In the summer of 2011, Monmouth County’s pop-punk band Mercer Avenue will release their first album, “Hip Hop Is Dead,” recorded with producer Doug Leibowitz of Animal Sound Studio.
The unsigned group has been together for three years and, between managing college-work and music, already have impressive credentials. Mercer Avenue has played at many venues, including Sayreville, N.J.’s Starland Ballroom and has been on stage with Nicole Atkins, Kenny Vasoli, The A.K.A.’s (Fueled by Ramen), Just Surrender (Razor and Tie), The Years Gone By and Someday Never.
Additionally, the group recorded with Tim Flanzbaum, an assistant engineer on Paramore’s album, “Riot!”
Mercer Avenue’s accomplishments have not come easy.
“We have been recording material for about two years now, completely funded by the band’s show revenue and money from our own pockets,” said Dan Lisi, the group’s guitarist and vocalist. “It’s definitely been a struggle, but we make the best of it.”
Sounding like a hybrid of Green Day and Blink 182, the band said they have been compared to Jimmy Eat World and have diverse influences like Outkast, Dr. Dre, The Beatles, Guns and Roses, Taking Back Sunday, Jimmy Hendrix and Third Eye Blind.
The track “Like You Mean It” is an example of the band bringing together their wide variety of influences into one song, having a unique chord progression.
Pat Hynes, guitarist and vocalist said it was his favorite to record.
“It was kind of a deadline song that I needed to get done before we went into the studio, and I stayed up all night and knocked out the whole thing in one straight shot,” Hynes said. “I think the recording came out great.”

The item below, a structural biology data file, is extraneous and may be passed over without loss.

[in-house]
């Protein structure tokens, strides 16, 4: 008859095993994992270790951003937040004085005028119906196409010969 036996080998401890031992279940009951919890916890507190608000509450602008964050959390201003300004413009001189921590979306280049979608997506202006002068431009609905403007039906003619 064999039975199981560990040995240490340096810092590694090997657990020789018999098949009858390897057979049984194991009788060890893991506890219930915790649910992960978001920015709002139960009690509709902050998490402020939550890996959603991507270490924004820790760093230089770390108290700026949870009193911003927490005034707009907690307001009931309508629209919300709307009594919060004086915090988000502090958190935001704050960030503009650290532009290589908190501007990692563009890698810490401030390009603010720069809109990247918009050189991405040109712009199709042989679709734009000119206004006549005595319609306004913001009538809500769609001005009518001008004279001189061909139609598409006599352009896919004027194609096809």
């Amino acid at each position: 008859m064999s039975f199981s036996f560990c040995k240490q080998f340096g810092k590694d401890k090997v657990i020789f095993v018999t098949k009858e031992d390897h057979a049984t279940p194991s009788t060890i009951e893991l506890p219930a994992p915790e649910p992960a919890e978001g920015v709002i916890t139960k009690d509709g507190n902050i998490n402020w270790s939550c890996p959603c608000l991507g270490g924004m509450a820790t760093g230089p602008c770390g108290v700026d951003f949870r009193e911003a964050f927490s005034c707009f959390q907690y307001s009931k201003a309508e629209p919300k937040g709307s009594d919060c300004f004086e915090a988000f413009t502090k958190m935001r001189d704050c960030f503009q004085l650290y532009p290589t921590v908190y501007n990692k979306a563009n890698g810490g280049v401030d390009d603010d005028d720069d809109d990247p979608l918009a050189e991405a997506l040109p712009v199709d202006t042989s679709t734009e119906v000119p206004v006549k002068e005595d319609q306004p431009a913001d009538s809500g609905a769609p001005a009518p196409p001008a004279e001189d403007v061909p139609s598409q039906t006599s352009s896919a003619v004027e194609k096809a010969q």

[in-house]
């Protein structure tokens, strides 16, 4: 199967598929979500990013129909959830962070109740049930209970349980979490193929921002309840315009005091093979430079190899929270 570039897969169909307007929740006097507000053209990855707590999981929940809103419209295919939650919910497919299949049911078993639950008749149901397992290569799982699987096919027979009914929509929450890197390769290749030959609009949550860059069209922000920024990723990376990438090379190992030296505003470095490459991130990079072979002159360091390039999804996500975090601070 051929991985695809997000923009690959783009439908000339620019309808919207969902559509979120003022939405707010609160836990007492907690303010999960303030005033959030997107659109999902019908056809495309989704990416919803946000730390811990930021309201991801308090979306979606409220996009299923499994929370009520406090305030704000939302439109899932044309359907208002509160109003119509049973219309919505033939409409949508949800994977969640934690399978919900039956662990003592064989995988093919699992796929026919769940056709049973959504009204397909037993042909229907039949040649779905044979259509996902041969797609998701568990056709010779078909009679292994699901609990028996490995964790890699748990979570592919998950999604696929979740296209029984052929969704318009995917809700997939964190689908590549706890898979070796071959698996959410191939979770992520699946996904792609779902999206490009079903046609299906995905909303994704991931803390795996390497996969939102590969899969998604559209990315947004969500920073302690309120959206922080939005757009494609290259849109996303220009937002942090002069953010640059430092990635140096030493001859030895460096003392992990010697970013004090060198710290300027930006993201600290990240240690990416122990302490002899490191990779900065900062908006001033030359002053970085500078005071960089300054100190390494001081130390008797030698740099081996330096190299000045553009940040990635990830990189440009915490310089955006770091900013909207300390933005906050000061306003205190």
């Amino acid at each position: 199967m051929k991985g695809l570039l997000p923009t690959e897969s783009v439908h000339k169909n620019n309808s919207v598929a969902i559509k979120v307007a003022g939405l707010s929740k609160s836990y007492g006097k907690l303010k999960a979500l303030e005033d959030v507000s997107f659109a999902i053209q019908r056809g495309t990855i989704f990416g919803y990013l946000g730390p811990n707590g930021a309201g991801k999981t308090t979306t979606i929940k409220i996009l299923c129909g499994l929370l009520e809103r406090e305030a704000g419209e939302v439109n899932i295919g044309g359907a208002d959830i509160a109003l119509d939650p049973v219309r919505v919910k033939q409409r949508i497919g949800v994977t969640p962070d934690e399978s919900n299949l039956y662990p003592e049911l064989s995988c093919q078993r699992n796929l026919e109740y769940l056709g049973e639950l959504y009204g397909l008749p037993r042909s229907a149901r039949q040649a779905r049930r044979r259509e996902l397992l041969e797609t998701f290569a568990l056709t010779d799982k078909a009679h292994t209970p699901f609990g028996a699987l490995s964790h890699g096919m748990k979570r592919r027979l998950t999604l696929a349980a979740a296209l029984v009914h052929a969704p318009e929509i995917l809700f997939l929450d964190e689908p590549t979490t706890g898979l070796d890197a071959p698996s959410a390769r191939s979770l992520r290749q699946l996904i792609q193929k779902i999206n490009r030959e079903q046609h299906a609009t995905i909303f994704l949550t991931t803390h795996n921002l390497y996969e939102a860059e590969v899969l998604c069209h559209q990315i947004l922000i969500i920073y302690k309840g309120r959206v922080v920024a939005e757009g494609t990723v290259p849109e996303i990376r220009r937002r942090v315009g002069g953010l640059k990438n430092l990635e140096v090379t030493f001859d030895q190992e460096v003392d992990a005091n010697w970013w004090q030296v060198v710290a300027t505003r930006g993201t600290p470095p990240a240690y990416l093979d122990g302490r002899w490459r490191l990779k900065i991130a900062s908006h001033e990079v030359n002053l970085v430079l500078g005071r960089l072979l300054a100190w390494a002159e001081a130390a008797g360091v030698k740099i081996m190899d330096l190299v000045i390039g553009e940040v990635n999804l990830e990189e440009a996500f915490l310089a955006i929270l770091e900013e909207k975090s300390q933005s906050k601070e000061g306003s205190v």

Lisi described how the band has turned its difficult moments into music, specifically mentioning the group’s popular song, “Still Breathing.”
“After one of our drummers ditched us on the way to a preproduction session with Tim, we were at an all time low in morale,” Lisi said. “We ironed out the music and focused the song about being stronger and better off after he left. It meant a lot to me that we could take one of our roughest moments and turn it into one of our most popular songs.”
What sets Mercer Avenue apart from other pop-punk bands is their unique sound and dedication to writing songs.
“There are a lot of bands that will write a song in 10 minutes, but that effort is reflected in the finished product: a 4 chord progression and predictable lyrics,” Lisi said. “Each of our songs gets its due respect, taking many hours to write, rewrite, and produce.”
The members of Mercer Avenue agreed that the most important aspect of their songs is its honest and meaningful lyrics.
“All of our songs are based on experiences we’ve actually dealt with and I think the listener will pick up on the emotions we’re trying to convey, and walk away knowing that we obviously do care about what we’re saying,” said Hynes.
Tom Smeaton, the group’s lead vocalist, said that the influx of superficial music on the radio motivates the honesty of Mercer Avenue’s lyrics.
“When you put your heart into music and give it a meaning, I think people respect that and gravitate toward it. It shows them they aren’t alone,” Smeaton said.
Patrice Kubik can be reached at firstname.lastname@example.org.